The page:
The new Individual Accountability Framework and the Senior Executive Accountability Regime

17 December, 2019

The Individual Accountability Framework, which includes the Senior Executive Accountability Regime (SEAR), will create a fundamental shift in regulatory accountability in Ireland when it comes into effect. Existing regulatory requirements such as Fitness and Probity will be enhanced, and new elements in the area of senior management accountability and conduct. While we await the official legislation, there is much we do know. Firms should already be preparing for the forthcoming changes.

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What is the Individual Accountability Framework?

Following the Behaviour and Culture of the Irish Retail Banks report in July 2018, the Central Bank of Ireland (CBI) outlined their proposals for an enhanced Individual Accountability Regime, including SEAR. The purpose of the reform is to create a framework that will facilitate cultural change and greater individual accountability.

The Individual Accountability Framework is not just one single piece of new legislation. It consists of some fundamental changes and enhancements:

  • Enforceable conduct standards
  • Common conduct standards for all staff within regulated financial services providers (RFSPs). Additional standards for senior individuals in those organisations
  • Business standards for RFSPs, building on existing obligations set out in the Consumer Protection Code
  • Senior Executive Accountability Regime (SEAR)
  • Clearer responsibility and accountability on firms and senior individuals within them. Obligations to set out clearly where responsibility and decision-making lie for their business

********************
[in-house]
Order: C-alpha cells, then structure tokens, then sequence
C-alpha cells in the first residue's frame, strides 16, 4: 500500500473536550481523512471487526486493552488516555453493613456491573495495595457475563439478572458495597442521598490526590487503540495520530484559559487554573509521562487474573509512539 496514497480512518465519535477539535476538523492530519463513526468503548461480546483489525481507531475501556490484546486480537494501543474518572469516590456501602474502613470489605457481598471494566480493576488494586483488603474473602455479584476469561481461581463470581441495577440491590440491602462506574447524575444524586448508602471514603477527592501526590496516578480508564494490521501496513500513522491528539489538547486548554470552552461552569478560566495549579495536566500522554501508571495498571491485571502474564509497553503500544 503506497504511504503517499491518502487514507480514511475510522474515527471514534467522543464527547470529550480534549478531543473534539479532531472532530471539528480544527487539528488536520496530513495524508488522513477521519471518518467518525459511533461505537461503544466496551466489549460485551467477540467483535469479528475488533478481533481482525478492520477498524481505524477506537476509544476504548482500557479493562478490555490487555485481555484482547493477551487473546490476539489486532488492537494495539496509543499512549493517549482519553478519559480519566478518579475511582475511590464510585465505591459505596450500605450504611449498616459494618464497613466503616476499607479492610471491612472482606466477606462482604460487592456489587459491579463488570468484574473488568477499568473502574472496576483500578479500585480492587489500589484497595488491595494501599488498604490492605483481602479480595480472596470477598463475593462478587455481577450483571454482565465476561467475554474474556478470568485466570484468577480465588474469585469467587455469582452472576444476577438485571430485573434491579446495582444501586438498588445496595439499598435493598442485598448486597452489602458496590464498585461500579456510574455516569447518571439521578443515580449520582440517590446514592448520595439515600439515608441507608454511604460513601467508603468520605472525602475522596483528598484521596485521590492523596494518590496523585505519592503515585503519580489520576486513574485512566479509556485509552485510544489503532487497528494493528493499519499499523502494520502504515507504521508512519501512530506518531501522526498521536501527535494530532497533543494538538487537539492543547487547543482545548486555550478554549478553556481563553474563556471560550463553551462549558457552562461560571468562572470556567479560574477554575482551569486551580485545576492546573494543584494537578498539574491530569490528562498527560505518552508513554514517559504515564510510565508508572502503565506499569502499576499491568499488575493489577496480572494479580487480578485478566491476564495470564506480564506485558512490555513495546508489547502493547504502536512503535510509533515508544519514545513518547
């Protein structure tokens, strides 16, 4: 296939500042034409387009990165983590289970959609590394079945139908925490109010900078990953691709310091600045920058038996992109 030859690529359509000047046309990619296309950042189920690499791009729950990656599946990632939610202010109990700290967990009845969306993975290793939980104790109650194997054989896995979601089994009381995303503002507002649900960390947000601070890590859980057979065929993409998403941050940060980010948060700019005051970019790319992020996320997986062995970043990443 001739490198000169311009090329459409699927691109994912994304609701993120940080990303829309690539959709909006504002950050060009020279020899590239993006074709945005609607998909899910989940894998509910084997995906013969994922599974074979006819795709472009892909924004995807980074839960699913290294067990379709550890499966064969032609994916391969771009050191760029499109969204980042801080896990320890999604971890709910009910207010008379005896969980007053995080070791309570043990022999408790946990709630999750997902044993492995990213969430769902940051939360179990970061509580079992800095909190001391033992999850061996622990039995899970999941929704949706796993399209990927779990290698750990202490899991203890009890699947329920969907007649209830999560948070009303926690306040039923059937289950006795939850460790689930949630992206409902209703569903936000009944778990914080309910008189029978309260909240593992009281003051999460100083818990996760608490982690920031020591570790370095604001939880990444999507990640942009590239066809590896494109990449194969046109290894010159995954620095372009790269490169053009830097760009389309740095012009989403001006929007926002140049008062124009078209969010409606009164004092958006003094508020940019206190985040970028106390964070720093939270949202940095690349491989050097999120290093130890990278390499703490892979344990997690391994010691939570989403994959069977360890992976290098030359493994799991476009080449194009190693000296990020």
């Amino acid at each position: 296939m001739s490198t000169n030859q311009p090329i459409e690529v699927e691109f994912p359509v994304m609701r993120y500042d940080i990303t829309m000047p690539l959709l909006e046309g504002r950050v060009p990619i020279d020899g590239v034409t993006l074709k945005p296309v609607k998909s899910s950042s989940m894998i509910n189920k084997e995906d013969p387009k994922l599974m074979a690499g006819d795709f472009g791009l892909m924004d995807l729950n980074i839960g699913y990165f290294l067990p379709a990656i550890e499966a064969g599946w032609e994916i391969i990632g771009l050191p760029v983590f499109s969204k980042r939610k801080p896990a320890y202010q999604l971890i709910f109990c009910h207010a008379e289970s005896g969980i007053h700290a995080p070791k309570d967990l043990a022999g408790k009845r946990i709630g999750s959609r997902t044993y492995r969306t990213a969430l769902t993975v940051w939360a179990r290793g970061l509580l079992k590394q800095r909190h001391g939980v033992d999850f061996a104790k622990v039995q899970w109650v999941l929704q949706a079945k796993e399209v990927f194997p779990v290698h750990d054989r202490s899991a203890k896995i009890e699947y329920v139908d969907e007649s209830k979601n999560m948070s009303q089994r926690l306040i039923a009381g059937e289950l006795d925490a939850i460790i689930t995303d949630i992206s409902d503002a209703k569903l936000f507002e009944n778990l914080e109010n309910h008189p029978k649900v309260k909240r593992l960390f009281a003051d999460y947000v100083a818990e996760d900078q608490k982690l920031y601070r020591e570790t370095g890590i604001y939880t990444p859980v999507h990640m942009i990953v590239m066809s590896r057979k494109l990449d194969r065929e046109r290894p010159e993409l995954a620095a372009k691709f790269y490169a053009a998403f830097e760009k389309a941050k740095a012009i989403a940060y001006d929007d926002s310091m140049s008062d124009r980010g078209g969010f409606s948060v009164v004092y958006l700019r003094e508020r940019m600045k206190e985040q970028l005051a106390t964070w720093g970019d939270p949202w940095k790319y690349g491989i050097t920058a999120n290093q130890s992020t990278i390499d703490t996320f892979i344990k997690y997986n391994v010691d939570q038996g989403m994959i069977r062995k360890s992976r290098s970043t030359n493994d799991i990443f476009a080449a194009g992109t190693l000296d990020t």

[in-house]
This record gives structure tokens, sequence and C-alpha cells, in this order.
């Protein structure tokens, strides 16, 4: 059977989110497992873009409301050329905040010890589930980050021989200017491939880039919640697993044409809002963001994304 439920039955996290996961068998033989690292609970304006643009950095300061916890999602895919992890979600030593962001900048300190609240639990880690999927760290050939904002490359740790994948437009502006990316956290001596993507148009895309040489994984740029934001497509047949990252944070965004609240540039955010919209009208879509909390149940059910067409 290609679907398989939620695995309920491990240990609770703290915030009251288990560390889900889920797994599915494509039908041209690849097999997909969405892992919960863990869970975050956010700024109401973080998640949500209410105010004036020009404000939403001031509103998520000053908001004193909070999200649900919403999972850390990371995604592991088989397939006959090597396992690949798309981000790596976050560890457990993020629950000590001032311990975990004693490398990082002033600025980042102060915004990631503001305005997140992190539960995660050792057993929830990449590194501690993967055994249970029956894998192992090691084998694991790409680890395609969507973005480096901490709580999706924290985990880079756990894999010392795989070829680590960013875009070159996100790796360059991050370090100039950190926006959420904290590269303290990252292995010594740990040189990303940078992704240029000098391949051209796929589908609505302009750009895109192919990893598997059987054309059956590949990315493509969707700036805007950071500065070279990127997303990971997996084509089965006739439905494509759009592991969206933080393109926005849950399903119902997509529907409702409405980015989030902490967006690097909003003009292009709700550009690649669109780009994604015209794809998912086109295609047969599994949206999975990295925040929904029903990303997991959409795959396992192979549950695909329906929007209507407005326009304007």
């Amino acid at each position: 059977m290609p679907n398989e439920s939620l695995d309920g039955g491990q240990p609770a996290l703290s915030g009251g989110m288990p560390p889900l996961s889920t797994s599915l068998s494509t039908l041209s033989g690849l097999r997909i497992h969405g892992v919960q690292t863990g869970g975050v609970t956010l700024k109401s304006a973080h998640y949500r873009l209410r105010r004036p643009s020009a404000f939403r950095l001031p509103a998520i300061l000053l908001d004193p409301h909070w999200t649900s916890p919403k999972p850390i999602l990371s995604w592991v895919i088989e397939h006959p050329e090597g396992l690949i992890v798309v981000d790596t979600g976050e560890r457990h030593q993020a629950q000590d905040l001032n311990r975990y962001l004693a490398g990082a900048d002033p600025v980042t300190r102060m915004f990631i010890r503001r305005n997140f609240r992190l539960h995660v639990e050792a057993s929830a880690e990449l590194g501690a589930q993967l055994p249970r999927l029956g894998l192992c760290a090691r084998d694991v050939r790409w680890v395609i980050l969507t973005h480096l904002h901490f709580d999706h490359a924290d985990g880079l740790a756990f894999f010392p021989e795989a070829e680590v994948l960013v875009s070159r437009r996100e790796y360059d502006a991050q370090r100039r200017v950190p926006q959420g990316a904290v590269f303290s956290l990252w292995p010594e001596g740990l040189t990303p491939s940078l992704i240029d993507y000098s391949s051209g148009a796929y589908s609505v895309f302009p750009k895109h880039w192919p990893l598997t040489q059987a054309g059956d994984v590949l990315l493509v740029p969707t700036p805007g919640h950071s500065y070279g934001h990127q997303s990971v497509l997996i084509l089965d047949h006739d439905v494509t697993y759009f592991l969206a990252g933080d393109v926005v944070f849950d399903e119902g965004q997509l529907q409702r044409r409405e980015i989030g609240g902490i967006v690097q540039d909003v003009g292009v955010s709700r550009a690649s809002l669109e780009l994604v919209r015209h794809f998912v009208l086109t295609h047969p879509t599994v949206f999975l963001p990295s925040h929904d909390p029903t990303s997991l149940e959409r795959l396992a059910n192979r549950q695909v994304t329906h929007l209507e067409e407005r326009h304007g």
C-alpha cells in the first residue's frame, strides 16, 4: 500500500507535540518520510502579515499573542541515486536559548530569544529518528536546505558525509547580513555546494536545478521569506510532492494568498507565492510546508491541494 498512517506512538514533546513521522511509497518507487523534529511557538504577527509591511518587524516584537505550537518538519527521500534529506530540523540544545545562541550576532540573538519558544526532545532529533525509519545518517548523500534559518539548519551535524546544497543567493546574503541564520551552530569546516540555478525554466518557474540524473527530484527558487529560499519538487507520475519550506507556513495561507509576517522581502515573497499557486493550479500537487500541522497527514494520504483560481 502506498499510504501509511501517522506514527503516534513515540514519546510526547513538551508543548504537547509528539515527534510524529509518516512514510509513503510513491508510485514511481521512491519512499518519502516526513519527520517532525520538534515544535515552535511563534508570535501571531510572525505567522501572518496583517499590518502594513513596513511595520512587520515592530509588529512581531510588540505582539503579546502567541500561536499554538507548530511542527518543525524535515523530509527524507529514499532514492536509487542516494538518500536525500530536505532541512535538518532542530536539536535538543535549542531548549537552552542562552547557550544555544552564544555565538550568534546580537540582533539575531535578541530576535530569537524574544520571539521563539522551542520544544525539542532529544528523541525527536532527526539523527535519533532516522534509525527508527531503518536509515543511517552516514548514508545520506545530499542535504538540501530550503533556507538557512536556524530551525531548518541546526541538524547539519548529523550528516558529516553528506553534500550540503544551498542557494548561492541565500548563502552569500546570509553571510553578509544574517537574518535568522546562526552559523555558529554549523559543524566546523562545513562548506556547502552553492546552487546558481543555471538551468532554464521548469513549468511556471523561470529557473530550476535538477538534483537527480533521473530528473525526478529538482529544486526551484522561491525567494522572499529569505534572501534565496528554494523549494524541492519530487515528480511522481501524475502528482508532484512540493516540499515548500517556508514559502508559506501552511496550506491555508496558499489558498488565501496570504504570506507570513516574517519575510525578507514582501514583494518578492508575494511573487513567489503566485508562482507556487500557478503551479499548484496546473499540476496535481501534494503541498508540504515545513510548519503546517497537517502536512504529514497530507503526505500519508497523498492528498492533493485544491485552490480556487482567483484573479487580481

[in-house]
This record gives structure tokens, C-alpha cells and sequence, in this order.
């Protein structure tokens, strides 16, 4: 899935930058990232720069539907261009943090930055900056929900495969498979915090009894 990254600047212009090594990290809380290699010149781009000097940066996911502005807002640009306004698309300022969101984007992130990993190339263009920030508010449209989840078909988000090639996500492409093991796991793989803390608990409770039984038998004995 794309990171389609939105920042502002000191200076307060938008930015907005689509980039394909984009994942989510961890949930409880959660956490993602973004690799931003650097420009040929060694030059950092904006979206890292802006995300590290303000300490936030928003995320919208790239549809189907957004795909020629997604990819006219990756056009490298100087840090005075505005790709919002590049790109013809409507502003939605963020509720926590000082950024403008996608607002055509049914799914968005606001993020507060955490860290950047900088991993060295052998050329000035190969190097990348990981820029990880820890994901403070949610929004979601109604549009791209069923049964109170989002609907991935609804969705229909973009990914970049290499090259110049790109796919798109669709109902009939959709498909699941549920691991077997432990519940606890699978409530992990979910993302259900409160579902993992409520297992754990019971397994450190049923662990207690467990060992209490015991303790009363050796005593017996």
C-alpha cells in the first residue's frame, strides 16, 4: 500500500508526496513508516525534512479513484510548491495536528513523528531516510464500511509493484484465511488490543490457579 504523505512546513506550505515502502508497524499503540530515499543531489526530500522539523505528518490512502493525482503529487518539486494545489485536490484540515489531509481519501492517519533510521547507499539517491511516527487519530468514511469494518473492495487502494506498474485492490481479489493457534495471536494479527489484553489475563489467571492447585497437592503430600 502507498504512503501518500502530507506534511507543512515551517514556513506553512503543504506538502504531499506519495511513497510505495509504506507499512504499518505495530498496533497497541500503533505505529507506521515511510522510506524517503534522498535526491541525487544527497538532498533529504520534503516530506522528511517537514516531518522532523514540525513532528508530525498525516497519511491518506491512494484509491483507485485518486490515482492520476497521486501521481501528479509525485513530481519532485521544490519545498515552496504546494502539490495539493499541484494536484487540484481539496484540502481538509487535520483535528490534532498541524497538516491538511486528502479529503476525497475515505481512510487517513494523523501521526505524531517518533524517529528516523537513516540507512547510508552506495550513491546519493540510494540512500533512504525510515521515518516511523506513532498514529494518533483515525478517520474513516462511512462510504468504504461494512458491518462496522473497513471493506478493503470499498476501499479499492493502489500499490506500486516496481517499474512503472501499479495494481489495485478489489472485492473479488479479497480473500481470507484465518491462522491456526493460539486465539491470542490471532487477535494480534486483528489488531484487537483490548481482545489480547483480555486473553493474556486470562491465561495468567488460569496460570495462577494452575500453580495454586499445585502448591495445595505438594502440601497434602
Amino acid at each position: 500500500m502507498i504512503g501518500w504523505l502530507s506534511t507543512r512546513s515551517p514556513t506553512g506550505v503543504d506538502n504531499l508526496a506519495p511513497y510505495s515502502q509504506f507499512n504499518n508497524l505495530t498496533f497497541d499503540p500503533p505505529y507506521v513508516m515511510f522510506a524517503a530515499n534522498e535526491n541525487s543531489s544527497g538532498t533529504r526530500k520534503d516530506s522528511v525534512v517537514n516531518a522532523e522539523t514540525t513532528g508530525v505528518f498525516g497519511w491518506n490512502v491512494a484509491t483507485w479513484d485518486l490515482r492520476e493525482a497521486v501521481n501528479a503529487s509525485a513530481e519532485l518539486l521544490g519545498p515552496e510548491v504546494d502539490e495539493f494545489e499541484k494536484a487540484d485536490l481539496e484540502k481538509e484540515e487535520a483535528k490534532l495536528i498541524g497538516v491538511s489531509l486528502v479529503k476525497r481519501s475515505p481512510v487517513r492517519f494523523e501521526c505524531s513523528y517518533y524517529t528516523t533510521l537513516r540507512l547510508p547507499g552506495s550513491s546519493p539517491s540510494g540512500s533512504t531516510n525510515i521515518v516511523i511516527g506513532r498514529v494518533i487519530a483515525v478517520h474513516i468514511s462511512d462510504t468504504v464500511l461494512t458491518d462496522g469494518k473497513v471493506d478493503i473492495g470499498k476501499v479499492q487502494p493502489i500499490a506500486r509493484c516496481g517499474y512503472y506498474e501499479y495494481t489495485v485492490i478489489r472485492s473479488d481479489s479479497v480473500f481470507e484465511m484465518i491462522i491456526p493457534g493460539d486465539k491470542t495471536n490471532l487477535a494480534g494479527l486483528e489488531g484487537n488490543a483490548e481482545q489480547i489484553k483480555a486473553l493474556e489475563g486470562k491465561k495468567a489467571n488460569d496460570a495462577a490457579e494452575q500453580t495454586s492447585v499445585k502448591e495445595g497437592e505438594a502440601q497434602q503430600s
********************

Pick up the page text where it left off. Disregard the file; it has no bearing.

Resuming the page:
• Enhancements to the existing Fitness and Probity requirements
  • Introduction of a certification requirement, obliging all RFSPs to annually certify that all persons performing controlled functions are fit and proper (industry practice to date has put the onus on the individual to self-certify)
  • An enhanced enforcement process
  • Proposed legislation to facilitate more straight forward enforcement and sanctions against an individual rather than the RFSP

The key elements of SEAR

The senior executive accountability proposals follow a trend across the globe in recent years. There is an increased focus by regulators on accountability, culture and conduct for financial services in the UK, Hong Kong, Australia and Singapore.

Although legislation and frameworks differ across countries, common to all is the focus on improved individual accountability through a sound risk culture, effective corporate governance and imposing stronger consequences for conduct that is not in line with expectations.

The key aspects of SEAR are outlined below.

Key aspects of SEAR

1. Initial scope: whom will it impact?

  • Credit institutions (excluding credit unions);
  • Insurance undertakings (excluding reinsurance undertakings, captive (re)insurance undertakings and Insurance Special Purpose Vehicles);
  • Investment firms which underwrite on a firm commitment basis or dealing on own account or are authorised to hold client monies or assets or both; and
  • Third-country branches of the above.

2. Senior Executive Functions (SEFs): who in the entity?